By ravisunny2 ยท 5 replies
Jan 27, 2007
  1. I have never used a decompiler, but have heard people boasting of their exploits using decompilers.

    Imagine writing a smart s/w that has taken the better part of a year, compiling it, selling/distributing it, and then.. some person devoid of all scruples, simply decompiles your exe, does minor alterations, and begins to sell it.

    It sent tingles up my spine, when I first heard of decompilers.

    Once to prevent a program from being modified (easily), after debugging & testing it, I made global changes in the variable names.

    The variables (with due care), were renamed to dum1, dum2, ...

    That seemed to stop the sneaks right in their tracks.

    Any good ideas how to protect our programs ?
  2. jobeard

    jobeard TS Ambassador Posts: 11,168   +986

    1) never ship Scripts (in any language)
    2) consider OBVISCATION
    3) strip all symbols
    4) consider encryption of the binary (hi cost at startup time)
    5) consider a license key validation to your hosted service
  3. ravisunny2

    ravisunny2 TS Ambassador Topic Starter Posts: 1,986   +12

    Thanks Jobeard.

    I guess I have used OBVISCATION in a pimitive manner.

    How safe are the OBVISCATION tools ?

    As far as I know, keys, locks (software or hardware), are quite easily broken.
  4. Nodsu

    Nodsu TS Rookie Posts: 5,837   +6

    Really, unless you are decompiling Java or PCODE, the people who can make sense of a stripped executable are very rare and modifying such a program to any greater extent is an enormous task.

    Java can be decompiled to almost the original Java source and so can the .NET intermediate binaries. So don't use silly Microsoft technologies or Java :) When compiling to native code, make sure you don't put any debugging information in the executables that you ship to users.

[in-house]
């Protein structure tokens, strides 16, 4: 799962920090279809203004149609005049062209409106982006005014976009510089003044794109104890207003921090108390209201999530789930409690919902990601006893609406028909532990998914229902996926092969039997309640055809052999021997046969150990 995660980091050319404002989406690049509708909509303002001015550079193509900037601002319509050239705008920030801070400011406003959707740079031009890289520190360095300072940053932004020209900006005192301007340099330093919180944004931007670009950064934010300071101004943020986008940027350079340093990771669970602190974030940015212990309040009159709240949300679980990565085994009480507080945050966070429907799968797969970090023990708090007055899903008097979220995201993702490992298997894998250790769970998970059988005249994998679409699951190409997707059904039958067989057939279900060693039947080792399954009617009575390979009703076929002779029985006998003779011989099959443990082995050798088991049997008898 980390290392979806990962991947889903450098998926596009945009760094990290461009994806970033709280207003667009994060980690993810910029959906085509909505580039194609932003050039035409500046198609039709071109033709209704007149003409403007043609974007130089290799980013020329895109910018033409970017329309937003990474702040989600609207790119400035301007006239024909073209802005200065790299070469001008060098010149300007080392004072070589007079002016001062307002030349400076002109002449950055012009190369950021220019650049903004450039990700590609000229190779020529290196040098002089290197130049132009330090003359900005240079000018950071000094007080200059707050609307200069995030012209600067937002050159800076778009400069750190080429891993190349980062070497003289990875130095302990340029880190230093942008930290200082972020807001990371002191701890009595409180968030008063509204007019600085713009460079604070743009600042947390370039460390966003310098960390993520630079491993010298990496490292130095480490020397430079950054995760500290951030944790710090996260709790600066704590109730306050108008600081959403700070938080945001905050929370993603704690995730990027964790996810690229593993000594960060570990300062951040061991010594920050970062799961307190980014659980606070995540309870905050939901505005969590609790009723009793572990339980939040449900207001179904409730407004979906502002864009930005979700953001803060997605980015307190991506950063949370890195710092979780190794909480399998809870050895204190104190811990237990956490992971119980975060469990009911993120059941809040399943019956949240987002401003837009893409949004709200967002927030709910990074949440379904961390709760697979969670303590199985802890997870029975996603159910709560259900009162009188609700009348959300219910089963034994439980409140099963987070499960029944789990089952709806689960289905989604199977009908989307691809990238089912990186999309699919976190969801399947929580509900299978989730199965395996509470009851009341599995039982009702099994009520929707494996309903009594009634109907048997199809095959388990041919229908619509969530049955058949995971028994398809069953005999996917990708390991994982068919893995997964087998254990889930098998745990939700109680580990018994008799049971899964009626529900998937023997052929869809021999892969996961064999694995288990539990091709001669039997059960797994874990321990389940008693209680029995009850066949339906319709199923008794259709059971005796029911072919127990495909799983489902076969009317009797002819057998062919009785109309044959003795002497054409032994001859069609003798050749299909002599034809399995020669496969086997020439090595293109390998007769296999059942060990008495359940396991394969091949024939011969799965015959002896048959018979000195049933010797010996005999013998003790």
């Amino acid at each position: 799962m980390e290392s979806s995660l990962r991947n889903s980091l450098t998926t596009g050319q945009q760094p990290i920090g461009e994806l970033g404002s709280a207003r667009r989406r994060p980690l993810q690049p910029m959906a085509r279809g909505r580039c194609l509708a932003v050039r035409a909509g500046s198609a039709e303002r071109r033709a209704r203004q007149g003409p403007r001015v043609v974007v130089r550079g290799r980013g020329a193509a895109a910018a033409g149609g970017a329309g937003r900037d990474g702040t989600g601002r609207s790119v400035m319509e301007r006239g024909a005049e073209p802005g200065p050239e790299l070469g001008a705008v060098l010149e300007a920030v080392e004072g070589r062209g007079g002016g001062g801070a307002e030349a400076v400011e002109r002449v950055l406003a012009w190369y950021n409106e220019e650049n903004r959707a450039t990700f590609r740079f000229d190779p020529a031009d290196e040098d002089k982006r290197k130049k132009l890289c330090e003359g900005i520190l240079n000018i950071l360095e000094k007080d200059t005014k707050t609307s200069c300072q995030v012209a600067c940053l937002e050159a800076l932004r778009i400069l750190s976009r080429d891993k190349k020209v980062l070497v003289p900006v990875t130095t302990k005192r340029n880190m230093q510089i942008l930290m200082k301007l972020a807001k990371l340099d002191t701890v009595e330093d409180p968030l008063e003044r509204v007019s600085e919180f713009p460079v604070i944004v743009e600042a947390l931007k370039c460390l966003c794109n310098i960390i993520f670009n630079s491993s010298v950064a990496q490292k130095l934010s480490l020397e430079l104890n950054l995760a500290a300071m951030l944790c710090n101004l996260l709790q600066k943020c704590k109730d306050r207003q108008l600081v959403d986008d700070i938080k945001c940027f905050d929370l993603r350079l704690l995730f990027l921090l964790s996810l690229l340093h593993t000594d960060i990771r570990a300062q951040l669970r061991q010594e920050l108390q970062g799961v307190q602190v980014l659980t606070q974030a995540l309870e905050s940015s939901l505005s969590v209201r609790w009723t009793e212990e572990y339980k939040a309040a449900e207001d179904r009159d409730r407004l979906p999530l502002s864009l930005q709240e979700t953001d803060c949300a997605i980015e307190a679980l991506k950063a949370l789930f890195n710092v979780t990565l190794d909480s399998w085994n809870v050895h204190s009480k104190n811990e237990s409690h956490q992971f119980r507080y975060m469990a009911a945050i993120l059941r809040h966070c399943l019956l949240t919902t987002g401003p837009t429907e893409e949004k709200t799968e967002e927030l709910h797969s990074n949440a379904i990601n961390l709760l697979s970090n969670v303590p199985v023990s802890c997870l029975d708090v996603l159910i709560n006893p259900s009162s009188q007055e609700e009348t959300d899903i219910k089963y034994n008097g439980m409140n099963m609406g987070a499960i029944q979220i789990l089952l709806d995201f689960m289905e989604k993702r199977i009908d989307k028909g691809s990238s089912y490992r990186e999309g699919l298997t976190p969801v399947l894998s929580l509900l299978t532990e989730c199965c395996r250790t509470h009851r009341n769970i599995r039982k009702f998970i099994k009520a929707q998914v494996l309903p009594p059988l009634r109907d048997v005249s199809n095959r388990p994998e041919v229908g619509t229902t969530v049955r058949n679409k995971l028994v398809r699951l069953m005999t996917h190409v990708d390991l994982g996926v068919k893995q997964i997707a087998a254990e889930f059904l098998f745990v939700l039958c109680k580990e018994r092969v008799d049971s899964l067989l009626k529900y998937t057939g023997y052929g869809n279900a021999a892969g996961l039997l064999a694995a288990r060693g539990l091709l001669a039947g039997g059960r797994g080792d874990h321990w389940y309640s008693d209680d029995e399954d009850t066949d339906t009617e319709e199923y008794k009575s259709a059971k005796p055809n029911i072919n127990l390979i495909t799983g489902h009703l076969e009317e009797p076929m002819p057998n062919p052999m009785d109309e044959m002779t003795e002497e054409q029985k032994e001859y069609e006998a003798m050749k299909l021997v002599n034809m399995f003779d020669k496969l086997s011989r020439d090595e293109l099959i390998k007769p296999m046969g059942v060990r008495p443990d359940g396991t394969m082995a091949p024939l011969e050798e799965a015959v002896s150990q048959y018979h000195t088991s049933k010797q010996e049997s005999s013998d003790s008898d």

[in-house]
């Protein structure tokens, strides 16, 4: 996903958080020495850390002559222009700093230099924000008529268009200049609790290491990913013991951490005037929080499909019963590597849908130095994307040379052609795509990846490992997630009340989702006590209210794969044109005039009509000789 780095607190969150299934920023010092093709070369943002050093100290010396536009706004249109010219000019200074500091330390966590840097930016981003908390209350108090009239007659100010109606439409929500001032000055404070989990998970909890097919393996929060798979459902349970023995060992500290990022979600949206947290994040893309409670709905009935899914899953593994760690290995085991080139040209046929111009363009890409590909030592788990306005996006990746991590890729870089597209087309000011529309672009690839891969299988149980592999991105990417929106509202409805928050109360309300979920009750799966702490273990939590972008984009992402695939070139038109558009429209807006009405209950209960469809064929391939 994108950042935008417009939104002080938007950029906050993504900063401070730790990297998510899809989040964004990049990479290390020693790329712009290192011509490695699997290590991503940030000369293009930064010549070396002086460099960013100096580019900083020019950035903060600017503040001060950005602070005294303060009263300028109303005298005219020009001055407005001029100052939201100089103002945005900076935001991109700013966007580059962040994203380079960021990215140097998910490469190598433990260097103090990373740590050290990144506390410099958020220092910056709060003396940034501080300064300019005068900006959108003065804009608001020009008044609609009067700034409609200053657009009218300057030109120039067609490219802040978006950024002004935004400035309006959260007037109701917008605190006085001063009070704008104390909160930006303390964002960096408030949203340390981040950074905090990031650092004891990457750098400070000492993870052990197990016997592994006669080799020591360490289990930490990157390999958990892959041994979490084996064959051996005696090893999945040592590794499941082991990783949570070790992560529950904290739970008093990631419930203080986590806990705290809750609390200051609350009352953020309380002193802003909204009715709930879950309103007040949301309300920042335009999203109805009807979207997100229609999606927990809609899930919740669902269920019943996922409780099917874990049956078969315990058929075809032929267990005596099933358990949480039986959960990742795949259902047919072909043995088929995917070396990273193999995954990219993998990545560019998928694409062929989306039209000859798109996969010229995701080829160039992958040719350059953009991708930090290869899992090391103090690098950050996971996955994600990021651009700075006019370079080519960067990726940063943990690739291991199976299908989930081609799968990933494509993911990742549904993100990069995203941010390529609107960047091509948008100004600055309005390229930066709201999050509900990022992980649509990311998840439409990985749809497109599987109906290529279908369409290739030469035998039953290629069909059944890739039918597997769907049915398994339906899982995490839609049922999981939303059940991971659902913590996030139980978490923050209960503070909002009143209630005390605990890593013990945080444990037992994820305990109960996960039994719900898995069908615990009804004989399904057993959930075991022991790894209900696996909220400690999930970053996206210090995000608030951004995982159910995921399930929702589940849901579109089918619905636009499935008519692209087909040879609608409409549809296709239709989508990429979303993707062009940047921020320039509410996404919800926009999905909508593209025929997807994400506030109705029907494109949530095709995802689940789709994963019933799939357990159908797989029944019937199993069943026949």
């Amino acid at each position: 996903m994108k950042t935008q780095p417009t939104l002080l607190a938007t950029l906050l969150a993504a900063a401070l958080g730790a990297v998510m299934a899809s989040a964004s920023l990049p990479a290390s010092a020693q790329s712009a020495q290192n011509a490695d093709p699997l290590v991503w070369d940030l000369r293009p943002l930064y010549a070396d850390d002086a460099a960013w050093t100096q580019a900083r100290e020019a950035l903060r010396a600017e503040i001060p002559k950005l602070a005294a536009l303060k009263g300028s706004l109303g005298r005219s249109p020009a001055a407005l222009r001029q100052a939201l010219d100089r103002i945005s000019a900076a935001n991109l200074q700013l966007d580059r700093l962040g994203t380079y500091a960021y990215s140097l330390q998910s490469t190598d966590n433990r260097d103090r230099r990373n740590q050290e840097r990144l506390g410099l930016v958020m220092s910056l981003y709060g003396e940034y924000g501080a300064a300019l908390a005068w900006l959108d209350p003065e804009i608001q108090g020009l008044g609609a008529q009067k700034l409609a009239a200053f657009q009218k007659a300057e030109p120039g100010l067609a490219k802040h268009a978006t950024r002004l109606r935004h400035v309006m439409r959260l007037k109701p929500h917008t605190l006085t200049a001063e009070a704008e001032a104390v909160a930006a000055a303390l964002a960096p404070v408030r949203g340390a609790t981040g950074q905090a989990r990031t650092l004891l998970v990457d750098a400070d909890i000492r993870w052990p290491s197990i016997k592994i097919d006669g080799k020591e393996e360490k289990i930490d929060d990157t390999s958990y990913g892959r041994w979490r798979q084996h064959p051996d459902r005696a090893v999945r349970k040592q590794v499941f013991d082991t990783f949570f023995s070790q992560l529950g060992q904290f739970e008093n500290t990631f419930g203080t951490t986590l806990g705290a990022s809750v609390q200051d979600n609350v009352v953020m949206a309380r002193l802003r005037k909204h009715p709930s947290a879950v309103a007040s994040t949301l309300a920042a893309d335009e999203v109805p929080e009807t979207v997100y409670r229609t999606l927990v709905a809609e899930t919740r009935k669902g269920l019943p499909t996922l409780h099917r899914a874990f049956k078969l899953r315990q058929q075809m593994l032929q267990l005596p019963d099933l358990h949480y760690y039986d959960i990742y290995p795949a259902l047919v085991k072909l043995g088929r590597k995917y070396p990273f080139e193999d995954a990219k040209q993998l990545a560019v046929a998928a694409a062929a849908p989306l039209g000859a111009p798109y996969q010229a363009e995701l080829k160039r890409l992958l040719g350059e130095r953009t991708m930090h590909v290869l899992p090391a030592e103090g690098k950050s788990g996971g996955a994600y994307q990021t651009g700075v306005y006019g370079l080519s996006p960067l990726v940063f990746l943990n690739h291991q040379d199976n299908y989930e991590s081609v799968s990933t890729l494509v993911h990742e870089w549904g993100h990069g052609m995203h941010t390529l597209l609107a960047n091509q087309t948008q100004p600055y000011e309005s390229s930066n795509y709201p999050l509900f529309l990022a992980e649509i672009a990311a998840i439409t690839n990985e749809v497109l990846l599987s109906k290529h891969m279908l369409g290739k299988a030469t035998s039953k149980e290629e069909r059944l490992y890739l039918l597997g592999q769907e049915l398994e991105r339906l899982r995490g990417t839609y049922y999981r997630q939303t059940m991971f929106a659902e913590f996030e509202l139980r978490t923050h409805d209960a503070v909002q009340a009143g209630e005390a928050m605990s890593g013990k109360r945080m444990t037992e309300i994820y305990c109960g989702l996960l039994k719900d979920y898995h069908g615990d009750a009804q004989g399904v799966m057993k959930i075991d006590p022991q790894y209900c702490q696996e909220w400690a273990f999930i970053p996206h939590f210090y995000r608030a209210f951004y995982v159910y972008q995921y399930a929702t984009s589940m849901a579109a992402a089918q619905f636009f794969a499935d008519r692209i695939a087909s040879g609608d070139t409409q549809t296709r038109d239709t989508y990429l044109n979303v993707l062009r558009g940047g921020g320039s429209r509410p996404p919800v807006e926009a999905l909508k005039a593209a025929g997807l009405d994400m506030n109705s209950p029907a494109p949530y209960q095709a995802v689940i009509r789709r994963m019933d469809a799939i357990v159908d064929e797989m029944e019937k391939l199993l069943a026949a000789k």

And nothing you do can really save you from a dedicated cracker - when you run a program, the code has to make it to the RAM and the CPU and therefore this code can be intercepted and analyzed. It's only a matter of time and skill (and possible reward).

    Also, any person taking your program, modifying and then selling it is breaking the law and you can sue their *** of no problem.
  5. jobeard

    jobeard TS Ambassador Posts: 11,168   +986

    it's a point of view -- the disassembler will still produce code that can
    be recompiled and executed correctly (if it's worth using at all), BUT the code
    created is nye unto impossile to read, modify and/or reengineer (which is the usual intent).
  6. ravisunny2

    ravisunny2 TS Ambassador Topic Starter Posts: 1,986   +12

    Thanks both Nodsu & Jobeard.

    Perhaps I stand corrected regarding breaking of keys & locks.

    In the DOS days, it wasn't uncommon to modify the exe file of Wordstar (not with the intent of selling/distribution).

    Stripped code ?

    Is STAAD or Autocad stripped ?

    These softwares were cracked.

    By the way, can you suggest a decent wp for nondocument code ?

    I have used various wordprocessors on mainframes & PCs.

    On PCs I found Wordstar to be convenient.

    When I leave the DOS platform (which I still have in Win 98), what options do I have ?
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